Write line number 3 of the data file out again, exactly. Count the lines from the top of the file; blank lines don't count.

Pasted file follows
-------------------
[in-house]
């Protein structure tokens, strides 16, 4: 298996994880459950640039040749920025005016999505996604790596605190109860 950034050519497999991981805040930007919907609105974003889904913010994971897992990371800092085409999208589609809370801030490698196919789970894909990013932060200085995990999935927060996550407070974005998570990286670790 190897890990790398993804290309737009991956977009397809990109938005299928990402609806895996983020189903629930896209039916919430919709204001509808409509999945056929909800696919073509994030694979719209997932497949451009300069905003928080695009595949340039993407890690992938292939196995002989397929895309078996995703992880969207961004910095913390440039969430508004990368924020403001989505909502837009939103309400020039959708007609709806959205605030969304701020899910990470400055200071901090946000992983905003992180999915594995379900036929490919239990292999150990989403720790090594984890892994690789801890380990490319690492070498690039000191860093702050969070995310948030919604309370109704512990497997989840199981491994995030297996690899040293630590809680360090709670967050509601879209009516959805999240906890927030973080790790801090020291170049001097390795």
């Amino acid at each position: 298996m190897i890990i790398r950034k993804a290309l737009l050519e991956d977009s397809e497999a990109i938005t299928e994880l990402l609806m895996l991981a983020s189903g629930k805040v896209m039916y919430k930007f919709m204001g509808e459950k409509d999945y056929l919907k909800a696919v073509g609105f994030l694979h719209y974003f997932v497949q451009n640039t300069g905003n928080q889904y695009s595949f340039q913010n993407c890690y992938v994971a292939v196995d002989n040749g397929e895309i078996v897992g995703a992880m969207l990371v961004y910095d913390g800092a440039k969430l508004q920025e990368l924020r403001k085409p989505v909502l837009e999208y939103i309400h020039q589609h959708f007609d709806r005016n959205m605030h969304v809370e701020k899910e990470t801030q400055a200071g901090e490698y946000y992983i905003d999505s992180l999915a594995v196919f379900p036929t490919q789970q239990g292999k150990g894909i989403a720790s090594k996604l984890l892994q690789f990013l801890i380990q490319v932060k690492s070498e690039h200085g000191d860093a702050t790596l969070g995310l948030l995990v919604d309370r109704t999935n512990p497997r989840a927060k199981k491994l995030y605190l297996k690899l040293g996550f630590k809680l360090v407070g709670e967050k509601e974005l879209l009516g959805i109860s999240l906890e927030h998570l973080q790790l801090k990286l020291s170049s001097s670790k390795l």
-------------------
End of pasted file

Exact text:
């Amino acid at each position: 298996m190897i890990i790398r950034k993804a290309l737009l050519e991956d977009s397809e497999a990109i938005t299928e994880l990402l609806m895996l991981a983020s189903g629930k805040v896209m039916y919430k930007f919709m204001g509808e459950k409509d999945y056929l919907k909800a696919v073509g609105f994030l694979h719209y974003f997932v497949q451009n640039t300069g905003n928080q889904y695009s595949f340039q913010n993407c890690y992938v994971a292939v196995d002989n040749g397929e895309i078996v897992g995703a992880m969207l990371v961004y910095d913390g800092a440039k969430l508004q920025e990368l924020r403001k085409p989505v909502l837009e999208y939103i309400h020039q589609h959708f007609d709806r005016n959205m605030h969304v809370e701020k899910e990470t801030q400055a200071g901090e490698y946000y992983i905003d999505s992180l999915a594995v196919f379900p036929t490919q789970q239990g292999k150990g894909i989403a720790s090594k996604l984890l892994q690789f990013l801890i380990q490319v932060k690492s070498e690039h200085g000191d860093a702050t790596l969070g995310l948030l995990v919604d309370r109704t999935n512990p497997r989840a927060k199981k491994l995030y605190l297996k690899l040293g996550f630590k809680l360090v407070g709670e967050k509601e974005l879209l009516g959805i109860s999240l906890e927030h998570l973080q790790l801090k990286l020291s170049s001097s670790k390795l």